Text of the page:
Now, if you could use the police cars to sell advertising ala NASCAR.

Chief Casady doin' the rounds in the AARP-Pennzoil-Subway Dodge Charger. Sounds cool to me.

What else sounds cool? The "Jack & John in the Morning" blog. The most viewed blog in Lincoln in the month of June! Yeah, us!!!

JB

Anonymous said...

Chief-As a certified car nut, I thought I'd share one last thought. My Dad was a State Trooper so from an early age, I've been fascinated with Police vehicles as I always had one backed into the driveway at my childhood home, ready to speed off on a moment's notice. Guys of my (our) vintage will tell you that the late '60s or early '70s Mopars were the best. But I remember two that I'd take any day over those. My Dad had two 1960 Plymouths, one with a single 4 barrel 383 and one with a cross ram dual 4 barrel that he swore was the fastest Police vehicle ever. I remember this beast sitting there with two foot fins looking like a spaceship with a gumball on top and had a square steering wheel. Awesome for a second-grader. My personal favorite was his 1963 Ford Custom 2-door sedan with a 406, bench seat, and 3-speed on the tree. It had factory cast headers, dog dish hubcaps and flew down the road. He let me ride along and run radar with him one night. No seatbelts, a metal dash to impale yourself if you wrecked, and drum brakes. Perfect.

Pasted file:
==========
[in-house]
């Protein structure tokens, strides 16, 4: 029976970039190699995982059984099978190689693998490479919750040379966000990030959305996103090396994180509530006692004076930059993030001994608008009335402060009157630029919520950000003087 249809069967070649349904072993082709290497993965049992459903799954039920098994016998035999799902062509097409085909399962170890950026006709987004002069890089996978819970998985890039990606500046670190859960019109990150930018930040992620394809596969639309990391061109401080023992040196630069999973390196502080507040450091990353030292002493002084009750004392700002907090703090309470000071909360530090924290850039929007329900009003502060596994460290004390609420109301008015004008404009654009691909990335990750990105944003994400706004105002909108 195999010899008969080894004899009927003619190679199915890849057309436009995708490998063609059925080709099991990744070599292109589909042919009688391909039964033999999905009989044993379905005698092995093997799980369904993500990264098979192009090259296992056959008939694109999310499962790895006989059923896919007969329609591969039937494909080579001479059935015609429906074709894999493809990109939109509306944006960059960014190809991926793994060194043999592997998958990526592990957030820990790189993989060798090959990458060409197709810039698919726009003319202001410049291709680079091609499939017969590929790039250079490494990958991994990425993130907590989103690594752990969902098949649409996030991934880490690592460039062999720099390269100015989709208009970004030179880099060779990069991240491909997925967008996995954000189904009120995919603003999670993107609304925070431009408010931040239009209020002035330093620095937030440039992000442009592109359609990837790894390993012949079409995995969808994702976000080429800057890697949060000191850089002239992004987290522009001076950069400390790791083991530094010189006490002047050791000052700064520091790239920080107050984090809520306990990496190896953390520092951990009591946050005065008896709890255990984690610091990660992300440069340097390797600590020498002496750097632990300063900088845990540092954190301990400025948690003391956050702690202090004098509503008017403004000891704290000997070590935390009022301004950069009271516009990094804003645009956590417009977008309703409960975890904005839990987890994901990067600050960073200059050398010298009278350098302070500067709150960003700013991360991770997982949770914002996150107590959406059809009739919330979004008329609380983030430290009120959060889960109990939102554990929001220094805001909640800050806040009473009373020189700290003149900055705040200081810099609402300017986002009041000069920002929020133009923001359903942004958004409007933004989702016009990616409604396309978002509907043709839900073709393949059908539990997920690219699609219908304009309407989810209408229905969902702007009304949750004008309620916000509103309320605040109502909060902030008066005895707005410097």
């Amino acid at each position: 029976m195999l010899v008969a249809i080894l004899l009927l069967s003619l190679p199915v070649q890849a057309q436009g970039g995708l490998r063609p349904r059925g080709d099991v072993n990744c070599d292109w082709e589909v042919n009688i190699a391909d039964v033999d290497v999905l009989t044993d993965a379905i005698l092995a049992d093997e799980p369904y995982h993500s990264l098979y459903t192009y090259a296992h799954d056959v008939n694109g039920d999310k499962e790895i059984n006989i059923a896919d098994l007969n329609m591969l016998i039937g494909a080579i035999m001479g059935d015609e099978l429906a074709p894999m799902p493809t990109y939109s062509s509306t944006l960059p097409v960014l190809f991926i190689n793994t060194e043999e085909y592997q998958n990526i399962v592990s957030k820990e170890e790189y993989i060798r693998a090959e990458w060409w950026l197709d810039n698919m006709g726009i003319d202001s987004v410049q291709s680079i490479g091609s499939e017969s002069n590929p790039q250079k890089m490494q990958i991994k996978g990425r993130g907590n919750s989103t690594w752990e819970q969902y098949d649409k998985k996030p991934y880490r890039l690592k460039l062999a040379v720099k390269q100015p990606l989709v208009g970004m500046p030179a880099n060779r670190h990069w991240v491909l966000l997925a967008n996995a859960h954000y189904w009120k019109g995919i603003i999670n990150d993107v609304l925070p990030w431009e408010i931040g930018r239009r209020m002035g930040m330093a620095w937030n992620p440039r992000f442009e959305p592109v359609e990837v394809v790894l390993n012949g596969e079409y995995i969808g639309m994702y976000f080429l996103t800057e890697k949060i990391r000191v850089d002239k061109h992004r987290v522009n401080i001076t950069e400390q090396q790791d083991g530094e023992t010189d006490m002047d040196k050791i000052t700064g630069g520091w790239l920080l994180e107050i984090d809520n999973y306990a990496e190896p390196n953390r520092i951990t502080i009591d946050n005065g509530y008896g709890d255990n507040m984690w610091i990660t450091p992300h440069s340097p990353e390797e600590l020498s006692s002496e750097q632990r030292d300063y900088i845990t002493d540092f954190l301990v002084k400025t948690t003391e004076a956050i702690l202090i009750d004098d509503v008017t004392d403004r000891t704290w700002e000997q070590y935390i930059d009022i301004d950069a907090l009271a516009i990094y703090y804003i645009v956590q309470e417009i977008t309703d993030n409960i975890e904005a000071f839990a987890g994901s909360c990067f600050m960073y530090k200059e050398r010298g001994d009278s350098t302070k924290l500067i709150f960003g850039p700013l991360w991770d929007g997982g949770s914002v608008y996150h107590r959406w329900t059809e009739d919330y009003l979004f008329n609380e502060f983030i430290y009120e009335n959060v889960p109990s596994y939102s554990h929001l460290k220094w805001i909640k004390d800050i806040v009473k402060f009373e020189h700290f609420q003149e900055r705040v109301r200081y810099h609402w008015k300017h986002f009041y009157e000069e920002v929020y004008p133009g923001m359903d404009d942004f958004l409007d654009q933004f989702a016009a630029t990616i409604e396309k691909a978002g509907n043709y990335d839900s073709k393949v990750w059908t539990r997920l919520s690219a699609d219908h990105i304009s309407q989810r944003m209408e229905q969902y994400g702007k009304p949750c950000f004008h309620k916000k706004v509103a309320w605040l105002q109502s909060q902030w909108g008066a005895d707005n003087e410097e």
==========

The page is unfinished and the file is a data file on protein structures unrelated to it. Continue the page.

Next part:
So I'm a relic or dinosaur when I picture a Fiesta buzzing up to a bar-fight, with that god-awful high-low european siren blaring and a cop the size of Ron Klem getting stuck in the door trying to exit and having to call LFD for the Jaws to extract him.

Seriously, I'm sad for the predicament you're in as it relates to vehicles. Please do what's best but at least don't get those crappy sirens.

256

Eric said...

Chief,

Do you see a day when police will be using electric powered cars? Tesla makes an awfully powerful one in California.

Eric

Anonymous said...

Has the police department ever considered using E85? I see many of the newer cruisers have the Flex Fuel logo meaning they can utilize E85. It seems this may be a way to reduce our consumption of fossil fuels and support the local economy.

SM said...

I know you are looking for replacements for the Crown Vic, stumbled on this link testing new Police cars..
http://jalopnik.com/5644083/the-great-american-cop-car-shootout